MU Cornell Leadership Scholars Connect with Nicaragua

The last three New Years have brought Twin Engine Coffee the unique opportunity to host the University of Missouri Cornell Leadership Scholars (MU School of Business) here in Nicaragua.  This annual sophomore group brings us new energy and new questions to answer about living and working in Nicaragua, how we do what we do and, of course, why.

From our side, we create the service and educational program while serving as executive mentors.  We “walk” through the Nicaraguan coffee business, from seed to cup, as well as spend significant time on service projects. Over the years, with our “feet on the ground,” we have been able to design service projects serving individuals in our community who rarely have had the opportunity to interact with diverse groups such as the MU Cornell Leadership students.

The students’ “work” during these trips is to disconnect from their day-to-day and to immerse themselves as much as they can. To think and to connect with a reality different from one which they have become accustomed.  From landing at the airport in Managua and onward, the students remind us of a few clear contrasts to which our perceptions have become a bit dulled over the years.  Every year attention quickly draws to cattle crossings along with horse-drawn carts on the Pan American, and street vendors popping up to the window at every stoplight.  

In the first two years, we worked with a 3rd generation small business in Poneloya (Rancho Pastorcita operated by Pastora and her three daughters) revitalize their beachfront “seafood shack” and practicing customer service skills.

IMG_0716.JPG

Rancho Pastora

What does "small family business" look like in Nicaragua?

This year, 2018, brought a new twist to the program’s service component.  Working in Poneloya, the same Nicaraguan Pacific beach community just outside of León, we reached past 1st street into the 2nd street “hinterland” of the under-served community to seek children that wanted to play ball!  And, we found them.

Together, we created a 2-day sports camp to teach and play tee-ball and volleyball (volleyball is not so commonly played here in Nicaragua; neither is commonly played by girls).  Teaming up with Rancho Pastora, we played, we sweated, we laughed, and we served 200 nutritious meals to local children and many of their parents.

During their brief glimpse into Nicaragua, the students realize that many aspects of their daily lives “back home” are not so easy in other places, such as access to education, books, transportation, electricity, water, high-quality products…the list goes on.  They also realize that learning to “not sweat the small stuff” may serve them well in their lives. In notes to us after the trip, students have written that they went home with more humility, greater appreciation for others as well as the “big picture,” and… great Nicaraguan coffee!  The students even enjoyed our insights (sometimes “soap boxes” on my part) into the global dynamics surrounding coffee consumption, production, and fair trade. No, I am not making that up…economics is fun!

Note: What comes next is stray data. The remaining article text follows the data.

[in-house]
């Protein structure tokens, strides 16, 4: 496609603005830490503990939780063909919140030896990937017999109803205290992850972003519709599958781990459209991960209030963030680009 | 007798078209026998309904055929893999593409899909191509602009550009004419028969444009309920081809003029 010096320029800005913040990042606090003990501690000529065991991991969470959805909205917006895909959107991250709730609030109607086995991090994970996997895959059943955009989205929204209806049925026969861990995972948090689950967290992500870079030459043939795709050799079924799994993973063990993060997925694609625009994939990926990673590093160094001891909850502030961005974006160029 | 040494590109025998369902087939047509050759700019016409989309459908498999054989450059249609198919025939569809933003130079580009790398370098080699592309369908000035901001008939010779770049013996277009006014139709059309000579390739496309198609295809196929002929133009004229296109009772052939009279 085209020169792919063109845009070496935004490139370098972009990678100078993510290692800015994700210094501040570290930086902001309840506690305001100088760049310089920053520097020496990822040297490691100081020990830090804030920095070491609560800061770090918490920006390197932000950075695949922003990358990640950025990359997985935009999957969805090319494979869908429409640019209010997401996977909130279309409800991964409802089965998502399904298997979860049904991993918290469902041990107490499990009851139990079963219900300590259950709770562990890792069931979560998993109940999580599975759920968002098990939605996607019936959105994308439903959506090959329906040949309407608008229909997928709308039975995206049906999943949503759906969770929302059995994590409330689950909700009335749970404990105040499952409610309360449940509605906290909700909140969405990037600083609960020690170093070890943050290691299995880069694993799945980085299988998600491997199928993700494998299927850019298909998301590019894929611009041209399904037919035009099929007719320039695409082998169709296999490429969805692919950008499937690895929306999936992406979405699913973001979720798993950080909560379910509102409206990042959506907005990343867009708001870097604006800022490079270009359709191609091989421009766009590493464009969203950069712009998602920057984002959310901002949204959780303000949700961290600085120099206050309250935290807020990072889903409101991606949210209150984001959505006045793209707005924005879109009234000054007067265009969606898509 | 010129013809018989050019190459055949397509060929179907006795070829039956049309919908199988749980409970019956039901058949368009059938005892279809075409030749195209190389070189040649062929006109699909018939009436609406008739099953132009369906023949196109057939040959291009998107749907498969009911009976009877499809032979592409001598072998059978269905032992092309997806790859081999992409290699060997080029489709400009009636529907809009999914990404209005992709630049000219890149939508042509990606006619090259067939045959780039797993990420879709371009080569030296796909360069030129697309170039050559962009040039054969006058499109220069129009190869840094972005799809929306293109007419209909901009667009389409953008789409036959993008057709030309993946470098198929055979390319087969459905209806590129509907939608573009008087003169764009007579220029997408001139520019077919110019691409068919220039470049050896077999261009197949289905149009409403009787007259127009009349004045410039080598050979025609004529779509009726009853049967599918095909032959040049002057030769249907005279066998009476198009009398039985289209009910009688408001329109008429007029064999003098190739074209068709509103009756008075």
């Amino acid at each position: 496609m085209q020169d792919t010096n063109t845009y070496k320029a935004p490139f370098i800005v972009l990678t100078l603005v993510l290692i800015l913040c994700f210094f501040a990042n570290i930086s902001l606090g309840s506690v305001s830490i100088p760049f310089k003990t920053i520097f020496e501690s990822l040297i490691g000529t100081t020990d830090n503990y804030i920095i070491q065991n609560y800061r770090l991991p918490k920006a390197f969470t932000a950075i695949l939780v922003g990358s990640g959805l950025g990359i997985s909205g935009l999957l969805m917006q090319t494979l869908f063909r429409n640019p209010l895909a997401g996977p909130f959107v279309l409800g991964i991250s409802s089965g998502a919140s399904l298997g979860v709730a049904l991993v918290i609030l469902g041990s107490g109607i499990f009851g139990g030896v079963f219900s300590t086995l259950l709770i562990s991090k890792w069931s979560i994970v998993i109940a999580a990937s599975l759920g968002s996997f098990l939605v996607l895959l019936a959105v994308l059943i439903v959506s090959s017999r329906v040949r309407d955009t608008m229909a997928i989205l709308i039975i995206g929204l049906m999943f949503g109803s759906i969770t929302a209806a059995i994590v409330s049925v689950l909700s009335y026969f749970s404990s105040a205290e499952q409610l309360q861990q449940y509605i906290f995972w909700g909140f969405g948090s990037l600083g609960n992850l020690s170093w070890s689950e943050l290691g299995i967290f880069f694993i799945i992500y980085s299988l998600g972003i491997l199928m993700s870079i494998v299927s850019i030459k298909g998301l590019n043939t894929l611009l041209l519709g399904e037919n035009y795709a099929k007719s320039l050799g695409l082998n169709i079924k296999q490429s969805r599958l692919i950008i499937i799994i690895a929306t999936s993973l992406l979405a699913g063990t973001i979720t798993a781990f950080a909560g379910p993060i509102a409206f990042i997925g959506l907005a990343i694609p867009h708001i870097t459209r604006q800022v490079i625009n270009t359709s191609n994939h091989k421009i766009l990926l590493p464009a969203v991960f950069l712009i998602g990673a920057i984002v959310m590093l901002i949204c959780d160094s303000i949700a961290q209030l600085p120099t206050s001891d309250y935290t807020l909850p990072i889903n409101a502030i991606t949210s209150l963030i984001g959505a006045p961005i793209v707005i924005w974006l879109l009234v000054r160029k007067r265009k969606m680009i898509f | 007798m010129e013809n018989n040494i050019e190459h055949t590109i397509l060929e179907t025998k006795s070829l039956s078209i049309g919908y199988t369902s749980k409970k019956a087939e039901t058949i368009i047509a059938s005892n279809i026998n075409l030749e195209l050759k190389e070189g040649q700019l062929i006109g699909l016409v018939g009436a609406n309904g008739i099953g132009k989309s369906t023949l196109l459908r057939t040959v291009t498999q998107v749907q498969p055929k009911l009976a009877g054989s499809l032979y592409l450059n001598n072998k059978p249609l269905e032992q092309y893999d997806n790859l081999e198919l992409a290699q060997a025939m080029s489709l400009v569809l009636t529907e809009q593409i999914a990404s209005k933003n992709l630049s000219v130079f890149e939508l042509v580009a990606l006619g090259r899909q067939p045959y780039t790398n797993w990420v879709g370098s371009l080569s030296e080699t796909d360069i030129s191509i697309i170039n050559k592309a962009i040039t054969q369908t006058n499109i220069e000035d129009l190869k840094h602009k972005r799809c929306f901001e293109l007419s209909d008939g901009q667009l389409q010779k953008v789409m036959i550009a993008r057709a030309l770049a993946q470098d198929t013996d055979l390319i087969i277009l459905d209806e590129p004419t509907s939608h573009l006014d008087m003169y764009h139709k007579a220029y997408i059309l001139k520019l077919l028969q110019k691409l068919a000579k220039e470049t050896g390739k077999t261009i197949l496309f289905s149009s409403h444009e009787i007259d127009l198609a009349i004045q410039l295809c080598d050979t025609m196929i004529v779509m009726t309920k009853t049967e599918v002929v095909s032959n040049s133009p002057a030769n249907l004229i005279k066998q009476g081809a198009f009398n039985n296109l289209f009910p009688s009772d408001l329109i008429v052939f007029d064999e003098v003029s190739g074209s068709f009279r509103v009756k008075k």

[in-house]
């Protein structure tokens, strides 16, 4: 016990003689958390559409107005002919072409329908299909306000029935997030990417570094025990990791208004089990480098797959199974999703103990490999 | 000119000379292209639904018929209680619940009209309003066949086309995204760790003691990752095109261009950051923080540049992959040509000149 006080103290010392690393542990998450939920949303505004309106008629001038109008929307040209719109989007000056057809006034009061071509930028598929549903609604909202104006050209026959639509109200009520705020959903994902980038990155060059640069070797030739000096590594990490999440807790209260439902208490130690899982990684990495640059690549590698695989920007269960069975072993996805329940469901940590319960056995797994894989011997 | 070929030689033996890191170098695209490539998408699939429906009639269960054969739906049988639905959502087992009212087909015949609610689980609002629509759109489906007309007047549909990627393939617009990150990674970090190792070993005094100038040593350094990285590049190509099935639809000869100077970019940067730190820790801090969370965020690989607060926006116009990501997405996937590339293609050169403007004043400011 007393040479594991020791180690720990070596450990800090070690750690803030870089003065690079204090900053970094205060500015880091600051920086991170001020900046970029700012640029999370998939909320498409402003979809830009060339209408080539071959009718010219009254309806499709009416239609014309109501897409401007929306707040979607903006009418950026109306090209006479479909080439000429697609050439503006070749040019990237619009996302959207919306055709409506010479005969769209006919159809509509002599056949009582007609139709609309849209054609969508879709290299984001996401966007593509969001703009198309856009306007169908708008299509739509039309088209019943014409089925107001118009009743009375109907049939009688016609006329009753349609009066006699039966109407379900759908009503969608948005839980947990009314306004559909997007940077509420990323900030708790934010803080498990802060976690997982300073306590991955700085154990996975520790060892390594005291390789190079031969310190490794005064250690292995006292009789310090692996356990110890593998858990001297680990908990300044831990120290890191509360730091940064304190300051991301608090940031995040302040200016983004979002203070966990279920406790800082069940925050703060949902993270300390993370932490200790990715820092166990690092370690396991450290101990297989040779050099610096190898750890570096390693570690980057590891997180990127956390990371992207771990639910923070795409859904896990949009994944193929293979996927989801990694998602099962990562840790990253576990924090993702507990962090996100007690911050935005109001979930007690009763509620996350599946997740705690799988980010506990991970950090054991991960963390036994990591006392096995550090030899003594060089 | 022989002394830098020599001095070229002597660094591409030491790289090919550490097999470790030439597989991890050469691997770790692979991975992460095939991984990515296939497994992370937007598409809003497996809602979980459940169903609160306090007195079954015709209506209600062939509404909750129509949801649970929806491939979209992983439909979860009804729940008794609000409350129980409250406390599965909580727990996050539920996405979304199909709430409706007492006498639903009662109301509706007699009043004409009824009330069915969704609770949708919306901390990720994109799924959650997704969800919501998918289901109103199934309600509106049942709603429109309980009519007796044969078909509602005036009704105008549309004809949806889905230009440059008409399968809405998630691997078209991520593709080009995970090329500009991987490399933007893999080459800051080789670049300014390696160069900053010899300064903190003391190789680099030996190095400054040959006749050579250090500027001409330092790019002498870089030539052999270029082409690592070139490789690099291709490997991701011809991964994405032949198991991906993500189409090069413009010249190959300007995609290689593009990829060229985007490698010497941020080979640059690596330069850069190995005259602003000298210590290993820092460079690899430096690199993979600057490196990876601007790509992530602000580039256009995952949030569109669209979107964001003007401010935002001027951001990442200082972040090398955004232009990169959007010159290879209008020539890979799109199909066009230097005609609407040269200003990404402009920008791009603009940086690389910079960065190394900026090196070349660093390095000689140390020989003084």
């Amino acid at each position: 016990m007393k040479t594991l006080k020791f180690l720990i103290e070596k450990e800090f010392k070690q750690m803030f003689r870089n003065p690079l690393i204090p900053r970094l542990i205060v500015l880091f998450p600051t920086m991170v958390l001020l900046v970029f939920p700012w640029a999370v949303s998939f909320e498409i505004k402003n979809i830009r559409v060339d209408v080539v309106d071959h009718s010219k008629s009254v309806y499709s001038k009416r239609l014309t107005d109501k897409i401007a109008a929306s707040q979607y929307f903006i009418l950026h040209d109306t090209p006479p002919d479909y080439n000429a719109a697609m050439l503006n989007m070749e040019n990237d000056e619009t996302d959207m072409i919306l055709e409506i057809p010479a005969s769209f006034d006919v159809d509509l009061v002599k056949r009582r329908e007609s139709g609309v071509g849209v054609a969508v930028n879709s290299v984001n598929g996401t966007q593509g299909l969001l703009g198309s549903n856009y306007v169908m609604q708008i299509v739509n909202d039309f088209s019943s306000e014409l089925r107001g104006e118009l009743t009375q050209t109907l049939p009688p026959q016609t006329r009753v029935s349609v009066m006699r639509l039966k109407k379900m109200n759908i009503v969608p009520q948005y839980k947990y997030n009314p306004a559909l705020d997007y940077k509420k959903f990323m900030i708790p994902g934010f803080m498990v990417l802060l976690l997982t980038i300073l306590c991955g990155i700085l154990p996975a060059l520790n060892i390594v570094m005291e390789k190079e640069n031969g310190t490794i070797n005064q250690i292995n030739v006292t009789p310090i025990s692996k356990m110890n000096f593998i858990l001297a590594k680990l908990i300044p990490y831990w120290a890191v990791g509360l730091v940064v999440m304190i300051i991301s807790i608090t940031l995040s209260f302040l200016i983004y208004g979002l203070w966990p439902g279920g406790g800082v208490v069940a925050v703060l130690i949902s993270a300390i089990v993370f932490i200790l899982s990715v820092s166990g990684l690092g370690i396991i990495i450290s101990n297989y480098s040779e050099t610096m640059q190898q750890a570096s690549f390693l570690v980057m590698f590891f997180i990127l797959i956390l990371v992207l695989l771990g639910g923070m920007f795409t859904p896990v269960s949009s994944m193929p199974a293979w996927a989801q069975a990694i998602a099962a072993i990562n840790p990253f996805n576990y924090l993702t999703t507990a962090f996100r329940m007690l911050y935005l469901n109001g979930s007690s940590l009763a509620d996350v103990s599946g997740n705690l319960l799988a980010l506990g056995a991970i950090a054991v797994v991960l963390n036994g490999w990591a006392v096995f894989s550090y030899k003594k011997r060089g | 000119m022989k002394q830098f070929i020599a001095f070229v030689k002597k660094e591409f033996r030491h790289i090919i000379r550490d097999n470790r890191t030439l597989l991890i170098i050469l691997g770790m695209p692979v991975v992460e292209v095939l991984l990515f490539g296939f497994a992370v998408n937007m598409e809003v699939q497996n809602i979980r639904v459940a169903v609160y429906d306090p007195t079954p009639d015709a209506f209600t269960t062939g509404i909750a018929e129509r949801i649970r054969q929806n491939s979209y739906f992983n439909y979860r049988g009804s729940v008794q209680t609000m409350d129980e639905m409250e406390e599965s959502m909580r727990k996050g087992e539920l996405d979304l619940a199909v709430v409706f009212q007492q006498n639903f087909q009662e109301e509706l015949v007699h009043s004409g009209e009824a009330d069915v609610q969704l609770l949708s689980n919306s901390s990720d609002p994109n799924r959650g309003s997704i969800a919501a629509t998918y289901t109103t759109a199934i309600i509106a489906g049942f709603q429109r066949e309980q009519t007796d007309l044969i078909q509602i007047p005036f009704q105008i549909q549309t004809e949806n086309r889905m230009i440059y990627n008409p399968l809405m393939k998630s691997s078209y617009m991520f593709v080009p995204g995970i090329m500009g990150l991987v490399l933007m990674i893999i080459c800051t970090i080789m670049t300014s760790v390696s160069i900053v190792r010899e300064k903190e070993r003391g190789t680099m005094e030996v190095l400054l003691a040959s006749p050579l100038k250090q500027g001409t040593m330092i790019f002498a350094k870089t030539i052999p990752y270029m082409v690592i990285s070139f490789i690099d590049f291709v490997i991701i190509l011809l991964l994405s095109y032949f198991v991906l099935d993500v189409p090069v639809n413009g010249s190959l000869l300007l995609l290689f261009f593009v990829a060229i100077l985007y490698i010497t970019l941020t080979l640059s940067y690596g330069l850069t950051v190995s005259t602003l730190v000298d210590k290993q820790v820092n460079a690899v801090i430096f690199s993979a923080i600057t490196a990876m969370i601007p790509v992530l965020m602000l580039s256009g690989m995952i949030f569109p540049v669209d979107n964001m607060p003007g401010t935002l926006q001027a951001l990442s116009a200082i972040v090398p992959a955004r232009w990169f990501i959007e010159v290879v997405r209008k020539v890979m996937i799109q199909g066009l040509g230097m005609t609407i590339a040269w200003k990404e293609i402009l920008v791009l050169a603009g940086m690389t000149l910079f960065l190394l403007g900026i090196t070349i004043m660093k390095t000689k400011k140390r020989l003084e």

IMG_0757.JPG

Busy as bees.

Learning about the growing Nicaraguan artisan honey trade.

The Cornell Leadership Program (CLP) has made each of these experiences possible along with the the MU Business School and our local Nicaraguan community. The CLP is a 4-year program within the MU College of Business. Developing global leaders is the primary objective. Mr. Cornell, chairman emeritus of Leggett & Platt, is from Carthage, a small town in southwest Missouri where Leggett & Platt pioneered coiled bedsprings in 1883.

Over the years, I am sure that Mr. Cornell has received many thank you letters from students. I am writing this communication as a thank you from the executive side.

To Mr. Cornell, thank you for the opportunity to grow personally with the students and to grow this international connection between communities.  As executives, we do not often get a chance to view what we do through fresh eyes. We are growing right along with the students, in different ways.  Proudly, we report that, in Nicaragua, the Cornell Leadership Program has created over 2,500 international “human connection” hours on the students’ side alone. So many more if we count everyone touched here in Nicaragua.  This type of connection is the heartbeat of our company and we thank you for helping us make it possible. The Show-Me spirit lives on. 

To the "behind the scenes" Cornell Leadership Program @ MU Business School, thank you for your trust to build this program for the students and our community. One by one, creating new perspectives and connection.

To our community, thank you for sharing your time and resources with us as we all move forward building this unique shared community

Sincerely, Andrea, Colin, and the Twin Engine Coffee Team.

If you would like to learn more about educational and service travel options in Nicaragua, please send me an email at andrea@twinenginecoffee.com